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Governor Turns To TXDOT To Fund Air Traffic Control For 13 Airports

The Federal Aviation Administration has slashed funding for 149 control towers across the country, due to sequestration. TXDOT will step in to keep control towers open at 13 small airports, including Sugar Land Regional, when those facilities lose federal funding next month.



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TXDOT says Governor Rick Perry has asked the agency to step in when the federal budget cuts take effect.

Doug Adolph is with the City of Sugar Land, where the air traffic control tower at Sugar Land Regional Airport would be affected by those cuts.

“We were notified yesterday that the state intends to provide temporary emergency funding that could keep our tower operating for the next 90 days. I can’t tell you how much we appreciate the recognition that our airport plays a very important part of the regional economy.”

Governor Perry has asked the agency to provide the emergency assistance.

If temporary funding is approved, the state would re-evaluate providing additional funding after 90 days. Control towers were slated to begin closing on April 7. 

Adolph says the governor and state transportation officials realize the importance of keeping the towers operating not just for safety, but for commerce as well.

“We know that operating this airport without a tower is simply not an option. That tower provides controlled airspace, it includes six full-time air traffic controllers who operate very important radar and weather equipment. And so, it’s in our best interest to continue to work with our elected leaders, to identify a permanent solution to this problem.”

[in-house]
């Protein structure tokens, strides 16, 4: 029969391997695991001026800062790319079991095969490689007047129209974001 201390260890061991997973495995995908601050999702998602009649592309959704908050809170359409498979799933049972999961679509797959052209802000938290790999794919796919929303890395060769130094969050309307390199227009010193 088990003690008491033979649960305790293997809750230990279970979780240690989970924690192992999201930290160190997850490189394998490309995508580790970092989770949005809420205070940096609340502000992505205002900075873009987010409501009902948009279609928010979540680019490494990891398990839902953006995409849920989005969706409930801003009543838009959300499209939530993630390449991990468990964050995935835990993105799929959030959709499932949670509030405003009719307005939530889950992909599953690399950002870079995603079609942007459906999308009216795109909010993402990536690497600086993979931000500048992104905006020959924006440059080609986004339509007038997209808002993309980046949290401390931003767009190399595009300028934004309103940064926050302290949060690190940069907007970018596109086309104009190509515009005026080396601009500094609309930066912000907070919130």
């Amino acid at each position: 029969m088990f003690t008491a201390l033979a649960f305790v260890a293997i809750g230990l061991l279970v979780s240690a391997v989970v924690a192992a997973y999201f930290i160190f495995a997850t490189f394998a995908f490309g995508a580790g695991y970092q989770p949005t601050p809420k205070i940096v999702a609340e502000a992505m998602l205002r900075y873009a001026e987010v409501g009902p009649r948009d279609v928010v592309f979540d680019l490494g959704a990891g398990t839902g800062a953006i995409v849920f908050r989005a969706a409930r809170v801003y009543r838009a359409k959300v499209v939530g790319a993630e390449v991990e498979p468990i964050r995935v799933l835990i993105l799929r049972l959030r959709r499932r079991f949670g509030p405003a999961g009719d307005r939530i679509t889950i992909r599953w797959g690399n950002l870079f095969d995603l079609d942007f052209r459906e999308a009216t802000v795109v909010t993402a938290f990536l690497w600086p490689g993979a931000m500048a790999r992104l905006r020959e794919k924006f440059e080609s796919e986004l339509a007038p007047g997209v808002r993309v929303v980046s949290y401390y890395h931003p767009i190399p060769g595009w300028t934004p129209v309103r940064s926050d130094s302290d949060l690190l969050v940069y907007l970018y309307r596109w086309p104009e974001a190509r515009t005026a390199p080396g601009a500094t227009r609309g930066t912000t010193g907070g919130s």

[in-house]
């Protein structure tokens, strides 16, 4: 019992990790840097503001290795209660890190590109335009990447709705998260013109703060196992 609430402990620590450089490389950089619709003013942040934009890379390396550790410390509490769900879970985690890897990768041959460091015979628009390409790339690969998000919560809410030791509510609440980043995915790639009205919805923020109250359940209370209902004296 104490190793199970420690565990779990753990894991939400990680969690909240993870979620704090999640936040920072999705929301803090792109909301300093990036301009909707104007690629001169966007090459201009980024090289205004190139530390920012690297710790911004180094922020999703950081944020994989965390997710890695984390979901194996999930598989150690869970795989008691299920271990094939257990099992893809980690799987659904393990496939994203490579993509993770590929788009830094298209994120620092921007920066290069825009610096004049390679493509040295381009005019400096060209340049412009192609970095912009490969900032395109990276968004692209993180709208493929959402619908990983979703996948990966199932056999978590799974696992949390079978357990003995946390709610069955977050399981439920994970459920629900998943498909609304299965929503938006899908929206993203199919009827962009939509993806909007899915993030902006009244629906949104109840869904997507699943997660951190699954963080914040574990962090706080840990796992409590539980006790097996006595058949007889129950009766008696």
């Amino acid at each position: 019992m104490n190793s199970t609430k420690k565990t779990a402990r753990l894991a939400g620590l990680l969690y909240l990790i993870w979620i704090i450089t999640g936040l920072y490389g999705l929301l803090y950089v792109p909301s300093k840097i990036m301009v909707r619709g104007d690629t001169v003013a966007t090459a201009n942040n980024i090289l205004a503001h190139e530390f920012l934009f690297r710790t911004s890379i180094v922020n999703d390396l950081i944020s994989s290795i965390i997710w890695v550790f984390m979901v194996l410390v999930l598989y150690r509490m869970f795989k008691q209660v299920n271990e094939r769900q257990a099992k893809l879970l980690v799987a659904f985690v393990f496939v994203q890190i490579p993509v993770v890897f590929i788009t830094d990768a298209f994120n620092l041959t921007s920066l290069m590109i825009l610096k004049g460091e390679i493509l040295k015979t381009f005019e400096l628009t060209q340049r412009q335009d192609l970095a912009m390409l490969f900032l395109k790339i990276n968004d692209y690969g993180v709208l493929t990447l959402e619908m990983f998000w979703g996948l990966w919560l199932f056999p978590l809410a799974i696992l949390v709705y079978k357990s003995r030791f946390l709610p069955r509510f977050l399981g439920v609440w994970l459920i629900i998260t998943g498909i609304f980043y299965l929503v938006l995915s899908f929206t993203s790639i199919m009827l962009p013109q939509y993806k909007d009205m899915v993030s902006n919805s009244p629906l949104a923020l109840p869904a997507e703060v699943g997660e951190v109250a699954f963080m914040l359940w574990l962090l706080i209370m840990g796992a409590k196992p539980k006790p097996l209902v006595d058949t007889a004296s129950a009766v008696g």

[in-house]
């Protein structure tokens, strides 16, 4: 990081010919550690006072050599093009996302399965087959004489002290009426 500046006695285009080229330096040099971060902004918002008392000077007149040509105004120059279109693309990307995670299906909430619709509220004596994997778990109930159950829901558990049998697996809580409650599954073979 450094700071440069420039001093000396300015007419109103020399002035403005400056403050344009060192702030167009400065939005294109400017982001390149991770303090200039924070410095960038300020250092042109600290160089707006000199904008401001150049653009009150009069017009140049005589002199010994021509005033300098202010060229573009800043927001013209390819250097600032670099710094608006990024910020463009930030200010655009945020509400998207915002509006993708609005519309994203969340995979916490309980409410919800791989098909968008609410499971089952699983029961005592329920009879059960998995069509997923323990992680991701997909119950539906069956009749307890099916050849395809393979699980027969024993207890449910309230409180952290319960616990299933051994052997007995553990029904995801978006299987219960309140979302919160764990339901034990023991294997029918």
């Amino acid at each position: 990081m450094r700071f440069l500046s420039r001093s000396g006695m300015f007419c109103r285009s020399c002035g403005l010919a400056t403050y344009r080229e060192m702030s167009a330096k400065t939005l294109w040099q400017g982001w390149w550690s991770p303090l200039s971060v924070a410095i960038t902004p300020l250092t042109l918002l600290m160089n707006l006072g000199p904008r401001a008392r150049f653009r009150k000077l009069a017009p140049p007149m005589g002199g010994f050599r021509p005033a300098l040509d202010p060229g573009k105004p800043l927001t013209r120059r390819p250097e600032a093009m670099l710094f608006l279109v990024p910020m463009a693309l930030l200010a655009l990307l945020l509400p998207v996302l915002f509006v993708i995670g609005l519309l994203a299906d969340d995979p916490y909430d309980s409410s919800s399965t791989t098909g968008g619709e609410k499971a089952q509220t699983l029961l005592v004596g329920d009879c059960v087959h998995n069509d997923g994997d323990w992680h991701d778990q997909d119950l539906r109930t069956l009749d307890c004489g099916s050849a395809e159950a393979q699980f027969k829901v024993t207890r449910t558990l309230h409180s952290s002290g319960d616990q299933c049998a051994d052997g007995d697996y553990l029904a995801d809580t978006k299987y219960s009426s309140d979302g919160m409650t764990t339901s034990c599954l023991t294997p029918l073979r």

The problem he says, should have never affected operations at Sugar Land Regional, which handles more than 85,000 takeoffs and landings a year.

“When the FAA told us that sequestration was going to affect funding for our tower, they provided us the opportunity to make a case that closure of the tower would have a national consequence. Sugar Land Regional Airport is the largest reliever airport in the state of Texas, and we routinely relieve traffic for Hobby and Intercontinental, which is one of the busiest hubs in the nation. So, we’re really having a hard time understanding, why the rules continue to change, why we are impacted by these federal cuts. We believe that the federal government needs to re-establish long term funding for that tower.”

The Texas Transportation Commission gets the final say on whether TXDOT can use its $193 million aviation budget to fund the control towers. Adolph says officials estimate keeping Sugar Land and 12 other towers open would cost about $7 million a year.

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